I’ve seen a common theme both inside and outside of the gym; I’ve found that many people I talk to, generally women, in particular, are motivated to exercise by their desire to lose weight. I don’t fault anyone for wanting to be at a weight they feel comfortable at; however, I find the driving force is often coming from shame or guilt. I understand this because I’ve experienced it first hand.
Social Influences Guilting to Lose Weight
Being in Junior High, hitting puberty, and the flood expectations linked to femme bodies was overwhelming. I was lucky to grow up in a home with a mother who intentionally avoided speaking bad about her body, and never body shamed anyone. Even with this attitude at home, the minute I started Junior High, I was reminded of all the ways that our bodies were never accepted naturally. There was pressure from the girls in my school, but all of us felt the immediate demand from media and our unspoken insecurity of someone able to view our flaws. This pressure brought shame about my body and guilt whenever I ate ‘bad’ food or didn’t exercise.
Positive Mindset is Important
It wasn’t until after High School that I really started to evolve from this type of thinking. I began to challenge the way I thought about myself by shifting the way I was thinking about my self to others.
Do I think people who are fat are less valuable? No.
Do I really think I would lose value with every pound gained? No.
So why do I feel guilty when I eat?
I started to think about who would benefit every time I’d feel bad about myself. What product is sold by making people think this way?
This shift in my thinking helped me to understand where this pressure was coming from and how it was affecting me. That didn’t mean I was magically immune to these messages but allowed me to help challenge myself when these fears would creep up as well as allowing me to see my own biases and fatphobia. My goal was to work to unlearn what I had been taught.
Find Your Passion for Weight Loss
My first venture back into exercise started with going for walks on the beach. I loved these beach walks because I love the beach, and they allowed alone time. I found the walks beneficial for managing my anxiety, allowing me to get my nervous energy out by having some space from people. Eventually, I began running on the beach, and I loved it. I found my love being outside and doing something for myself, I felt no pressure from anyone else to keep exercising. The difference between my chosen exercise and the demanded exercise I was forced to do in Junior High and High School was evident. My love for this outlet for my nervous energy led me back to MMA gyms, where I could hit the bags and roll BJJ.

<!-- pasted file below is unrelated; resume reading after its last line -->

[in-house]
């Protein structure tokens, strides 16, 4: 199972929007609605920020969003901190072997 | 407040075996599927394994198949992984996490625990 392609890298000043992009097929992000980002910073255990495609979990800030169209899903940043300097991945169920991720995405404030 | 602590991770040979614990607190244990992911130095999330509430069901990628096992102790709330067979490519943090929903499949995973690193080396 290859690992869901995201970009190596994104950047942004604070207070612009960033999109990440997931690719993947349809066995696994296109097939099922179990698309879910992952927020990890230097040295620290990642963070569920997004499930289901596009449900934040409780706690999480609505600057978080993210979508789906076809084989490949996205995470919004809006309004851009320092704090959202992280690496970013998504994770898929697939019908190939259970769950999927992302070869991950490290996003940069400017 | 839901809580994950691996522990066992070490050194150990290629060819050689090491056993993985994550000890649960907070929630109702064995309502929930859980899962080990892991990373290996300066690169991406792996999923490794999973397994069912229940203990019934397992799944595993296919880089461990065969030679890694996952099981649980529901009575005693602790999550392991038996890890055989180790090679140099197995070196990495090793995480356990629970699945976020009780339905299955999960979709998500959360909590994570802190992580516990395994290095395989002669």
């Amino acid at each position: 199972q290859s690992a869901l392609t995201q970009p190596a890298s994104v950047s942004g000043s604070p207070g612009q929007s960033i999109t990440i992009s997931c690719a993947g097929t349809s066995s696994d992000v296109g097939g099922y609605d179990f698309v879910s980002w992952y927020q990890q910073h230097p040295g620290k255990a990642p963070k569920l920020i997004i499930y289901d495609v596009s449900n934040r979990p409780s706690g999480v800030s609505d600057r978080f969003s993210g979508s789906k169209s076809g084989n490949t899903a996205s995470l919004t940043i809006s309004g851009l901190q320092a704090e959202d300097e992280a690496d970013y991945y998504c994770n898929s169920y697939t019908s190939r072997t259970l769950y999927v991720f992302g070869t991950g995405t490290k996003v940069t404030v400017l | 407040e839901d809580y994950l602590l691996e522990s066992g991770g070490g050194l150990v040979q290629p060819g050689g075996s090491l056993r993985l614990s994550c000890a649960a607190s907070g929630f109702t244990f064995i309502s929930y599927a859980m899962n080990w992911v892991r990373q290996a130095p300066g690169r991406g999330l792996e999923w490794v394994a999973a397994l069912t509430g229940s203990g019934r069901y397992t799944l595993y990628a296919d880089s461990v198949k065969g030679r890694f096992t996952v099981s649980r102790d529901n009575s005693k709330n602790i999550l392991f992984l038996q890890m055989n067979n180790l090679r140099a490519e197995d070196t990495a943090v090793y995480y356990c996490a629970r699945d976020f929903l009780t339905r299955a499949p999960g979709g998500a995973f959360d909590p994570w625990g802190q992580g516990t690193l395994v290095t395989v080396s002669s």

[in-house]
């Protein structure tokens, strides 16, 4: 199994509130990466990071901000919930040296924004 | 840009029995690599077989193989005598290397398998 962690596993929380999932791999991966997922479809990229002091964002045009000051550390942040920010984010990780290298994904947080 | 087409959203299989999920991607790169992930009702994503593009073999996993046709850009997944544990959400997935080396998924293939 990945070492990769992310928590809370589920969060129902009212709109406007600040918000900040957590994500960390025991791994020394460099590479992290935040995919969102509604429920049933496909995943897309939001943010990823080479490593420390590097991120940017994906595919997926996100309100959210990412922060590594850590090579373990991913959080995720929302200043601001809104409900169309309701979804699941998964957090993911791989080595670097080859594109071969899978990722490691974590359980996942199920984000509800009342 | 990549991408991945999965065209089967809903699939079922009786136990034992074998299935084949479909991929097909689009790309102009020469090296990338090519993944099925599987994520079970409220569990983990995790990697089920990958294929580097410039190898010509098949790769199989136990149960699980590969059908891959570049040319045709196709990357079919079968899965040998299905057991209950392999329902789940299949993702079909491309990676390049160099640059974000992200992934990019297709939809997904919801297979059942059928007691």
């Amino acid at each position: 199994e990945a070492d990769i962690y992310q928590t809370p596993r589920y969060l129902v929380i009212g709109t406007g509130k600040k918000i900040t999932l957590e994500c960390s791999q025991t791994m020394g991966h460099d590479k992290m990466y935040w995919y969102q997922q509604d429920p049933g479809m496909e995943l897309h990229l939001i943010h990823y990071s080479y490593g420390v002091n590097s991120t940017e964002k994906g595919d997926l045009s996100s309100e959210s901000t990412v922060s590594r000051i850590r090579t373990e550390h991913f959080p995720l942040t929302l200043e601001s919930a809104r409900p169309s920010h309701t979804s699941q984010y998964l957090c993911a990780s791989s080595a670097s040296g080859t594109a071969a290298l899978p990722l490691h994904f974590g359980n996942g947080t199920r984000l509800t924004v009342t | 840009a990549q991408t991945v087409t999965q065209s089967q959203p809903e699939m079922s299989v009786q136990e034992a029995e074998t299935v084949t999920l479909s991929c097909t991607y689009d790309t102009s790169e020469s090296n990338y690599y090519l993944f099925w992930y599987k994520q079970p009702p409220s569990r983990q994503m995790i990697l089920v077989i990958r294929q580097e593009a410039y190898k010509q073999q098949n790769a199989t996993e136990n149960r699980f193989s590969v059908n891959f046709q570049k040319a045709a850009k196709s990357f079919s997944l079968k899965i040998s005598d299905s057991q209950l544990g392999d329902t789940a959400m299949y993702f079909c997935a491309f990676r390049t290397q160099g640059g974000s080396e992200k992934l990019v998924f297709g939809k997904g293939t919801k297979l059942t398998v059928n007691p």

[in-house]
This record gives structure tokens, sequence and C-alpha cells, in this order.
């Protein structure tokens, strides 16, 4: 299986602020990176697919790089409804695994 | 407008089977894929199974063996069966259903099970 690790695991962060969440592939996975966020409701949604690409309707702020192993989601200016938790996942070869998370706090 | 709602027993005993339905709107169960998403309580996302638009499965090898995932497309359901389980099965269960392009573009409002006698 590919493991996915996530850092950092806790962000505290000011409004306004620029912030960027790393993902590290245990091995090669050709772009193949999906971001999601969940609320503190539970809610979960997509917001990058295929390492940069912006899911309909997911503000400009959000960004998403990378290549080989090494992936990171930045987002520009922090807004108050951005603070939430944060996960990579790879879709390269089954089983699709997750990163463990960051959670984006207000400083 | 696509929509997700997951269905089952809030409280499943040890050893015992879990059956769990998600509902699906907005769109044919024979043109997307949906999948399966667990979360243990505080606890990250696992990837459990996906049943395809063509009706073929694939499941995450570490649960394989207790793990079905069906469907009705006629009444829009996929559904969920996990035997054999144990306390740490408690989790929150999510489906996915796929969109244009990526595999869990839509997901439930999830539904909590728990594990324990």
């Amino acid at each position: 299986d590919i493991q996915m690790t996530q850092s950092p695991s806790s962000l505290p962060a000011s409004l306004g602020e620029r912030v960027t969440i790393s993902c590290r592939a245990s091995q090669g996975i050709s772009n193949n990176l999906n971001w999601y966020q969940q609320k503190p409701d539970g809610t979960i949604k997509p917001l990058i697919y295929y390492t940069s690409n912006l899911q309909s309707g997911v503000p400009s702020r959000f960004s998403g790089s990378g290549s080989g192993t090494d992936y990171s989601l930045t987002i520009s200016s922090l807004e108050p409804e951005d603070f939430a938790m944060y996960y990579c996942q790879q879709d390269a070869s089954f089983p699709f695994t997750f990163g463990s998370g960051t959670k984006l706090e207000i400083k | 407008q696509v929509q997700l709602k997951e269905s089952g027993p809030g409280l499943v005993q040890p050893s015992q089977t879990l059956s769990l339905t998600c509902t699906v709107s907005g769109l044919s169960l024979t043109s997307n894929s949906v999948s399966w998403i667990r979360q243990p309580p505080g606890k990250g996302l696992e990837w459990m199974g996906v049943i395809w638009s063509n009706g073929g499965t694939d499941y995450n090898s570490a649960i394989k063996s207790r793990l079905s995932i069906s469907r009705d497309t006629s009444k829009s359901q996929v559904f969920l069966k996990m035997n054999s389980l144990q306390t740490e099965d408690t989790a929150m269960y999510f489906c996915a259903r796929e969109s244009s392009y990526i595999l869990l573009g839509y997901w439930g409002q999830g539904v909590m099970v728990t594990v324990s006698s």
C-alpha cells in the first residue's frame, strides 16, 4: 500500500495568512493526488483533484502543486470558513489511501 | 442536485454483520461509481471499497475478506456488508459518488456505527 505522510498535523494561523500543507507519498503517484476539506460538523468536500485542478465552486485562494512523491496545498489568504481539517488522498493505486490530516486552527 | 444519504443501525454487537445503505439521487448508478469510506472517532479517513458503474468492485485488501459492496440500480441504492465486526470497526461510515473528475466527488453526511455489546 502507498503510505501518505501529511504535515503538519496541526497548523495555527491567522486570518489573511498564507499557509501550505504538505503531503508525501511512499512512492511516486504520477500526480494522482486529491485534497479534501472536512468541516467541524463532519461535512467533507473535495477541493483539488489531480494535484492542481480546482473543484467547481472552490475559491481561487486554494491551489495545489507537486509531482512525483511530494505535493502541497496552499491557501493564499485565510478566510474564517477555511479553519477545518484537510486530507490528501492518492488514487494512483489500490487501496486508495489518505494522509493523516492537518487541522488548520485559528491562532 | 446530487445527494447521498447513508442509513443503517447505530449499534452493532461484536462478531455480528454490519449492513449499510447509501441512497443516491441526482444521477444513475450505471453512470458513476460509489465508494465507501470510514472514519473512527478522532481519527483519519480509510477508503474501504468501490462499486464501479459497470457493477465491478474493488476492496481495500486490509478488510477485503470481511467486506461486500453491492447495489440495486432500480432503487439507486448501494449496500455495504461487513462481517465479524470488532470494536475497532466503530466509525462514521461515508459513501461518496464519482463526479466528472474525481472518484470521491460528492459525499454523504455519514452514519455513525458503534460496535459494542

Journey to Self-Care
My relationship with exercise is now one of self-care. I do exercise that I enjoy, allowing me to help manage my anxiety and work as a release for stress. Feeling myself getting stronger and to notice my endurance increase. When stepping on a scale I realized it triggered my weight-loss mentality. In fact, I usually gain weight when I’m exercising, because of muscle development and increased appetite. I weigh more when I am strong and healthy, and that is not uncommon. Many people are both fat and fit, fat and healthy: the two are not mutually exclusive.
What’s Driving Your Motivation?
I would encourage anyone interested in losing weight to take a minute and examine where that drive is coming from. Is it weight loss would help you feel more confident? Or is it learning to love the body you’re in? Learning that part of loving that body is to do things that make you feel good? Personally, I’ve found more truth in the latter. Leaving behind the shame and guilt creates more space to learn what caring for our body looks like. For me, it’s hitting and kicking pads as well as eating chocolate. I’d encourage anyone interested in self-care to try both.